The 20th century was the era of the Chief Executive Officer, or CEO.
Should the 21st century be the era of the Chief Service Officer, or CSO?
At the moment the triumph of the CEO terminology appears complete. It’s even migrated from the for-profit sector into the not-for-profit sector.
Yet, as with so many trends, when it’s become so ubiquitous as to appear immutable, it may be time to “short” the notion.
The Rise of the CSO
Some enterprises have established CSO positions. They are generally a means to unite disparate service functions. This is intended to bestow validation, particularly where service functions are regarded as ancillary. So, too, it’s intended to provide a focus of accountability. It may also provide a rationale for a reorganization, with value added by the internal impetus of change.
In the 21st century, as outlined in Serve to Lead, the empowerment of stakeholders, internal and external, is redefining the role of the CEO.
Early Industrial Age CEOs often appeared to regard themselves as something like monarchs. Their individual value was so great that others in their organizations were often treated as mere instruments for their rule, for their personal direction. Stakeholder engagement was limited. Labor often had little leverage. Individual workers were routinely regarded as fungible. Stockholders were often of limited extent or power. Consumers were often bereft of effective remedies. Competition was often, as a practical matter, stifled or non-existent.
In the Information Age, all of those premises have been upended.
Serve to Lead
Effective 21st century leaders are servants first. This is not a mere ethical ideal. It’s a competitive reality.
The leaders who create the greatest value will be serving the greatest number of people and organizations most effectively, with unprecedented adaptive capacities.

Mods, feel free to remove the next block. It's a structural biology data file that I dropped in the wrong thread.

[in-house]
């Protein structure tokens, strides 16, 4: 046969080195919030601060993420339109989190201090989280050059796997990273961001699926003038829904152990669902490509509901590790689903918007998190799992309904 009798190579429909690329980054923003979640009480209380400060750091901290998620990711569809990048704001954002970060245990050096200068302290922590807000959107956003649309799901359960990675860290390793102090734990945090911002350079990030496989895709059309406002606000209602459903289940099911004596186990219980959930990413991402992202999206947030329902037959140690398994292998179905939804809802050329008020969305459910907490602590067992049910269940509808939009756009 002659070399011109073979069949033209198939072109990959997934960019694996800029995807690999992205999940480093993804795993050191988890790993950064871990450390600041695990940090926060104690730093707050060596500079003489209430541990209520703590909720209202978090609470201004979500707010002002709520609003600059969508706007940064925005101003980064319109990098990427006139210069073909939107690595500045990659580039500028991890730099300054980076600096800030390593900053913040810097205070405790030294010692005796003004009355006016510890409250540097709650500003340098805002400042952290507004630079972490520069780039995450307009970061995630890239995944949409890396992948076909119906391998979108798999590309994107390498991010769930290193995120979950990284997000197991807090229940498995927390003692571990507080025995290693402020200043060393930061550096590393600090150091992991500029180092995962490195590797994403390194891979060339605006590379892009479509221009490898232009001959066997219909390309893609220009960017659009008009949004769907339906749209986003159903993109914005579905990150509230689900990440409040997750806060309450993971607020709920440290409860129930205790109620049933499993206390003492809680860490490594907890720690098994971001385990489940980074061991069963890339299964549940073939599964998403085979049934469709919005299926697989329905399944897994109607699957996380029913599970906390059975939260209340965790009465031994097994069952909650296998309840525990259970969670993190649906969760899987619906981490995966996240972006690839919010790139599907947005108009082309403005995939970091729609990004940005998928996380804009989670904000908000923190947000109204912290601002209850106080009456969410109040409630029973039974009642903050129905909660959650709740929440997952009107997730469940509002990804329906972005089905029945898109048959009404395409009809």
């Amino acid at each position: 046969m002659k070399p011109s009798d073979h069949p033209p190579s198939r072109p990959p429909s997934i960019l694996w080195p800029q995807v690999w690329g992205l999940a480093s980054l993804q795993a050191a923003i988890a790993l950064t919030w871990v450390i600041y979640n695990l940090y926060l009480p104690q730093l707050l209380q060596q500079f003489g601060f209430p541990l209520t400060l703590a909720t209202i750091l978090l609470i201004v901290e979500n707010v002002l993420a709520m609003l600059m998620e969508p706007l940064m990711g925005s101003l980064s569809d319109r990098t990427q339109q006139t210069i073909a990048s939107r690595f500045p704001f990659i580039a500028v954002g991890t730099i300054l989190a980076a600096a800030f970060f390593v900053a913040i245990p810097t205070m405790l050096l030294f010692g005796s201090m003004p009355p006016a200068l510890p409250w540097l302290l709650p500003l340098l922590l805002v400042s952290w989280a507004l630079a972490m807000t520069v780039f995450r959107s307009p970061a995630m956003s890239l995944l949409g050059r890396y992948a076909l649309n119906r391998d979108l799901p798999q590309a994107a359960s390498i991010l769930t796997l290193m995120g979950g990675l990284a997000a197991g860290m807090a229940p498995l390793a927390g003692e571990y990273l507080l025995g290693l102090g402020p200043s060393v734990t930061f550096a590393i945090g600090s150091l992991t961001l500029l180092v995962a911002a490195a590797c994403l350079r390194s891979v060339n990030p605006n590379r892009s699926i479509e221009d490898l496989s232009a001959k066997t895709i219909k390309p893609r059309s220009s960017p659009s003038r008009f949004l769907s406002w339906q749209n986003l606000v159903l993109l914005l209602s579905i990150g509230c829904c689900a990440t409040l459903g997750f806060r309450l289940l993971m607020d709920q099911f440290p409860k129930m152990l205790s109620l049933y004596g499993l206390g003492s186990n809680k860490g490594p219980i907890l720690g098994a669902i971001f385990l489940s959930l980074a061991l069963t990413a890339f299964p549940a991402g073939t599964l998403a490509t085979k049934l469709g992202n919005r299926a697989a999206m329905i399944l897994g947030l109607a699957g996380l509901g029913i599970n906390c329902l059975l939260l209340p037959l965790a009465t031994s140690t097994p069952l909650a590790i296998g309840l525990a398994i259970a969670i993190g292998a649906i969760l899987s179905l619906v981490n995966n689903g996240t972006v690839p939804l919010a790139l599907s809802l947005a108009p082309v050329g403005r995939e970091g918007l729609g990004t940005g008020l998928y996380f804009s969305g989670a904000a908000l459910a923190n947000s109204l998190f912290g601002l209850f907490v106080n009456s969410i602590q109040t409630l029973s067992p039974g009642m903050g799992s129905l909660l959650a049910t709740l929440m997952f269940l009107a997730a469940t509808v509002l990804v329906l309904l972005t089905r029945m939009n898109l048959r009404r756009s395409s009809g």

To be sure, those at the apex of accountability will have to be executives, chief executives.
What’s new is that the guiding principle of effective executives is now service.
If the CEO title moves to CSO, that could reinforce expectations of service on all sides. It would reinforce the proper role of those with the perquisites of high rank and position. It would inform those ambitious for rank and position that the primary criterion for evaluation is service.
It would interlock value creation, accountability, and service.
It might, just might, help to reinforce organizational cultural norms focusing on service in all ways, great and small. Perhaps, just perhaps, it could serve as a ballast against the tendencies toward self-centered thinking and action that can suffuse the culture of any large organization over time.
Which organizations will lead the way to such expanded notions of service?
Which organizations will aspire to change thought and action by altering operative language, with an eye toward the future, rather than the past?
Which enterprises will transform the Chief Executive Officer into the Chief Service Officer?
From CEO to Chief Service Officer